Heads UP! for March 2010
The prettiest sight this month is not a planet, but the Moon and a bunch of stars. It’s a one-night-only show on the evening of March 20th. Look for the crescent moon and just above it will be a group of stars looking like a tiny Dipper. These are the Pleiades. The best view is in binoculars!
Mars is still the star of the evening sky. It’s that bright and reddish dot high in east after sunset and almost straight overhead by 9pm. In a telescope, you may be able to pick out the north polar cap as a bright patch on one end of the planet. Then see if you can spot some gray shading on the tiny disk.
Saturn gets to be its brightest this month as the Earth sweeps by in front of it and we make our closest approach of the year. The rings are thin, but visible even in a small telescope. It will rise at sunset. The view of the planet will be better as it gets higher in the sky. For those of us who don’t want to stay up until late night for the best view, in April it will rise earlier and be higher in the sky in the evening. In any case, for the next two months, it’s a good time to see Saturn and its rings.
What happened to the brightest planets? Venus is just visible very low in the evening twilight sky. Once you find it, you’ll be able to follow it every clear night for the next six months. In early April, Venus will point to the way to fainter Mercury.
Jupiter is behind the Sun. See it at the solar observing site: http://sohowww.nascom.nasa.gov/data/realtime/c3/512/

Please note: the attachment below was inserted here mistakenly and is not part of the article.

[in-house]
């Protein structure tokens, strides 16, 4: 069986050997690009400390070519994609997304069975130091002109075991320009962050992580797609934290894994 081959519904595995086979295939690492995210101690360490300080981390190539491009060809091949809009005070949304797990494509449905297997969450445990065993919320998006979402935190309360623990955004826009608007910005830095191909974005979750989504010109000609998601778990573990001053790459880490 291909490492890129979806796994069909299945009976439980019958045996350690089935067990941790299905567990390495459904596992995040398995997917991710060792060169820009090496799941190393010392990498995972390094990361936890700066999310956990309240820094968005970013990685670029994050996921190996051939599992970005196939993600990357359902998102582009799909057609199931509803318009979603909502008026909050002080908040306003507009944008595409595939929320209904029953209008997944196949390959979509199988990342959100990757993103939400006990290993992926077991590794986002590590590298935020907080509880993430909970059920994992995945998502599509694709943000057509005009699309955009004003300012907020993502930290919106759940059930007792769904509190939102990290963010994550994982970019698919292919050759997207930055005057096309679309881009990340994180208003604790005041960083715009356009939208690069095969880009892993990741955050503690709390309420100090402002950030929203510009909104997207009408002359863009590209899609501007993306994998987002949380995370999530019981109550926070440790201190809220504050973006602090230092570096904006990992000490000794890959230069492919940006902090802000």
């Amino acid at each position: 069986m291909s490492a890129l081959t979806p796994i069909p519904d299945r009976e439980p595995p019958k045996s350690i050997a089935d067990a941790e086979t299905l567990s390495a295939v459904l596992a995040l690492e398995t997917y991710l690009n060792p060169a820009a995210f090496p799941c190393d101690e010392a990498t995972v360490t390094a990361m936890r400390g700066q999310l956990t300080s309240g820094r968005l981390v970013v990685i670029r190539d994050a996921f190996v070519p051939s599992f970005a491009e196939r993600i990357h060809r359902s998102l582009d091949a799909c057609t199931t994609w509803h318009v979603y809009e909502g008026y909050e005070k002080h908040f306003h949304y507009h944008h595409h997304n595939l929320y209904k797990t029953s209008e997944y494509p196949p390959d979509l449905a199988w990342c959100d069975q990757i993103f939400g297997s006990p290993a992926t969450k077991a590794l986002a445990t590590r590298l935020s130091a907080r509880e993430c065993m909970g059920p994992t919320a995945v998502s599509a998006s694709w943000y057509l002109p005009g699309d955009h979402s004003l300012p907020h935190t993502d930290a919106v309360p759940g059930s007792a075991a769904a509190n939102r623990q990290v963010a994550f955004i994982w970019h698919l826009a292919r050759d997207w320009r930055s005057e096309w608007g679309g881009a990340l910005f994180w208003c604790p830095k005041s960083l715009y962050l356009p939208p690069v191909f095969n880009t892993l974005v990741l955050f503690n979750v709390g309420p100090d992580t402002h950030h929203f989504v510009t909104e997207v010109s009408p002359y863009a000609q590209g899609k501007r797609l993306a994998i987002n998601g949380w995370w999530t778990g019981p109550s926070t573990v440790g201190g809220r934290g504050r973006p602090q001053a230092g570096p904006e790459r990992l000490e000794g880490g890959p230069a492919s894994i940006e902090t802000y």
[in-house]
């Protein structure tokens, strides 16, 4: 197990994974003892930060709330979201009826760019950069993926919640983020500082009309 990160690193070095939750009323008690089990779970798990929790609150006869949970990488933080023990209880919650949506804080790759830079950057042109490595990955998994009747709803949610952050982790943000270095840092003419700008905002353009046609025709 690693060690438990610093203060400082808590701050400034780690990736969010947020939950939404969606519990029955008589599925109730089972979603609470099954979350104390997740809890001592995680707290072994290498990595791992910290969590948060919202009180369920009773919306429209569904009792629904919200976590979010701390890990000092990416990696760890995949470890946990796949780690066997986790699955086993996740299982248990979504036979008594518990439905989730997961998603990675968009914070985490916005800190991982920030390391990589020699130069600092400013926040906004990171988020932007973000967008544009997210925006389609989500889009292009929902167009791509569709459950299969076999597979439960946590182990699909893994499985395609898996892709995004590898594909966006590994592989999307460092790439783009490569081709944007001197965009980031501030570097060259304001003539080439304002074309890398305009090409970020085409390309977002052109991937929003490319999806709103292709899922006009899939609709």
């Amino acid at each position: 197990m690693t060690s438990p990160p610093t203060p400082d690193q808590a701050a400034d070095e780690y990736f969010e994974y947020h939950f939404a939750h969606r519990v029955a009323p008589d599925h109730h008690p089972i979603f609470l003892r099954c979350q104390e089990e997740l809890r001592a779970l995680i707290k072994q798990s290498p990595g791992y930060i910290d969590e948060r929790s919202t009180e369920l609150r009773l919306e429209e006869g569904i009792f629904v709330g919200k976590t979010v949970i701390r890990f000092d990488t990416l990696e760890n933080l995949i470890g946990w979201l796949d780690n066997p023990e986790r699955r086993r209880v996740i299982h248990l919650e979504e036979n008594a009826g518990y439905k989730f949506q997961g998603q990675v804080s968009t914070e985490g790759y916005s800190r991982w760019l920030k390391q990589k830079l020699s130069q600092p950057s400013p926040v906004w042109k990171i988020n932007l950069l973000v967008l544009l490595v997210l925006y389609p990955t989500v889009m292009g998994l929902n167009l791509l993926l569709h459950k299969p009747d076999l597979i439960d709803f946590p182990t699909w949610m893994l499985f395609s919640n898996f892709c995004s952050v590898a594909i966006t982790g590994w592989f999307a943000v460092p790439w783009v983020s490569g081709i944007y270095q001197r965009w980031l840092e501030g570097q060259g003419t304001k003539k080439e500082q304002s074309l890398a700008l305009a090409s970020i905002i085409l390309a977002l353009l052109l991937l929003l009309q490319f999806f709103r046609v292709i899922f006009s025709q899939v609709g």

The International Space Station is a really bright dot moving across the sky. But you can only see it when it goes over us right before sunrise or just after sunset. Check heavens-above.com for the predicted times. For the northeast United States, the ISS is visible on many evenings until March 23. Then the ISS is a pre-sunrise event in April. The easiest-to-see dates are late twilight on March 4, 6, 17 and 19, if they don’t tweak the ISS’ orbit.
The next flights to the International Space Station are by the Space Transportation System on April 5th, Mary 14th, July 29th and the final flight for the Shuttle penciled in for September 16th. The Shuttle will bring cargo and additional modules. Russian Soyuz spacecraft, holding three astronauts, will bring crew members to and from the ISS for the foreseeable future.
Are we really not going to go back to the Moon? The proposed budget for NASA takes NASA out of the human spaceflight business until NASA develops a new heavy-lift vehicle that may take us to asteroids and the moons of Mars. What do you think America should do? Check out the discussion and be part of the decision.